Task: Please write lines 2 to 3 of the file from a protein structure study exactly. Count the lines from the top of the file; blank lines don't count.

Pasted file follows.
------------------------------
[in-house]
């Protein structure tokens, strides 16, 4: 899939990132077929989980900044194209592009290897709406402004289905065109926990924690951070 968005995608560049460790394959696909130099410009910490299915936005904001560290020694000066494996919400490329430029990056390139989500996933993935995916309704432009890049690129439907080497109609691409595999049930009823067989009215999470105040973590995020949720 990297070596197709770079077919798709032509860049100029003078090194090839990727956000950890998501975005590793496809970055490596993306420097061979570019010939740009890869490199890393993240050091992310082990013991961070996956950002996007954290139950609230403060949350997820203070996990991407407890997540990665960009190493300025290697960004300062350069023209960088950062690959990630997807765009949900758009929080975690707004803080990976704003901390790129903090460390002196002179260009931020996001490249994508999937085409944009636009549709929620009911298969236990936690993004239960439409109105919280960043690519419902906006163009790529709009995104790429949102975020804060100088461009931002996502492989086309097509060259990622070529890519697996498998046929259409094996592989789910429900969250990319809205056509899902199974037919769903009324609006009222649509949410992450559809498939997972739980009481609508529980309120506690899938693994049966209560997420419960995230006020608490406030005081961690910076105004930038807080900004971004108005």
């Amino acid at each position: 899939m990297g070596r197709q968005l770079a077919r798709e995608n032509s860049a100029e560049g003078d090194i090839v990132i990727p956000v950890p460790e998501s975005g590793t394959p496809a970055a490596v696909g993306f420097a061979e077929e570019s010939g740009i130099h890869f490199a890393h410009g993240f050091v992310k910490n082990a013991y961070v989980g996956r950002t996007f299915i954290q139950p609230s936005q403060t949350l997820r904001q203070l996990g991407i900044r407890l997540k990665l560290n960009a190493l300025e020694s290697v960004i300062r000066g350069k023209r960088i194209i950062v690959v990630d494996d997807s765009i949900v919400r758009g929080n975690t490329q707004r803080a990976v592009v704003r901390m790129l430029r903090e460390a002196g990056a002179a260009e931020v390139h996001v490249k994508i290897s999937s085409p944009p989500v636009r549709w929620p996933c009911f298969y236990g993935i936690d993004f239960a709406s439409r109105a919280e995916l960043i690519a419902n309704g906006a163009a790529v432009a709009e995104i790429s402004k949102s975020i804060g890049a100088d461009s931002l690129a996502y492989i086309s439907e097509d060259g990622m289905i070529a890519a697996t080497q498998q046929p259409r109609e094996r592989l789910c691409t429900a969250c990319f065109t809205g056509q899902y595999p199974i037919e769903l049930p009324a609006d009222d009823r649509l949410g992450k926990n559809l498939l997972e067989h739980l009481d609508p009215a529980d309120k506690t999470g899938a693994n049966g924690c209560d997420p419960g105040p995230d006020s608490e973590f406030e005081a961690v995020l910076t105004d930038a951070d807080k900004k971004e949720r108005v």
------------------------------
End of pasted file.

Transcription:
């Protein structure tokens, strides 16, 4: 899939990132077929989980900044194209592009290897709406402004289905065109926990924690951070 968005995608560049460790394959696909130099410009910490299915936005904001560290020694000066494996919400490329430029990056390139989500996933993935995916309704432009890049690129439907080497109609691409595999049930009823067989009215999470105040973590995020949720 990297070596197709770079077919798709032509860049100029003078090194090839990727956000950890998501975005590793496809970055490596993306420097061979570019010939740009890869490199890393993240050091992310082990013991961070996956950002996007954290139950609230403060949350997820203070996990991407407890997540990665960009190493300025290697960004300062350069023209960088950062690959990630997807765009949900758009929080975690707004803080990976704003901390790129903090460390002196002179260009931020996001490249994508999937085409944009636009549709929620009911298969236990936690993004239960439409109105919280960043690519419902906006163009790529709009995104790429949102975020804060100088461009931002996502492989086309097509060259990622070529890519697996498998046929259409094996592989789910429900969250990319809205056509899902199974037919769903009324609006009222649509949410992450559809498939997972739980009481609508529980309120506690899938693994049966209560997420419960995230006020608490406030005081961690910076105004930038807080900004971004108005």
């Amino acid at each position: 899939m990297g070596r197709q968005l770079a077919r798709e995608n032509s860049a100029e560049g003078d090194i090839v990132i990727p956000v950890p460790e998501s975005g590793t394959p496809a970055a490596v696909g993306f420097a061979e077929e570019s010939g740009i130099h890869f490199a890393h410009g993240f050091v992310k910490n082990a013991y961070v989980g996956r950002t996007f299915i954290q139950p609230s936005q403060t949350l997820r904001q203070l996990g991407i900044r407890l997540k990665l560290n960009a190493l300025e020694s290697v960004i300062r000066g350069k023209r960088i194209i950062v690959v990630d494996d997807s765009i949900v919400r758009g929080n975690t490329q707004r803080a990976v592009v704003r901390m790129l430029r903090e460390a002196g990056a002179a260009e931020v390139h996001v490249k994508i290897s999937s085409p944009p989500v636009r549709w929620p996933c009911f298969y236990g993935i936690d993004f239960a709406s439409r109105a919280e995916l960043i690519a419902n309704g906006a163009a790529v432009a709009e995104i790429s402004k949102s975020i804060g890049a100088d461009s931002l690129a996502y492989i086309s439907e097509d060259g990622m289905i070529a890519a697996t080497q498998q046929p259409r109609e094996r592989l789910c691409t429900a969250c990319f065109t809205g056509q899902y595999p199974i037919e769903l049930p009324a609006d009222d009823r649509l949410g992450k926990n559809l498939l997972e067989h739980l009481d609508p009215a529980d309120k506690t999470g899938a693994n049966g924690c209560d997420p419960g105040p995230d006020s608490e973590f406030e005081a961690v995020l910076t105004d930038a951070d807080k900004k971004e949720r108005v």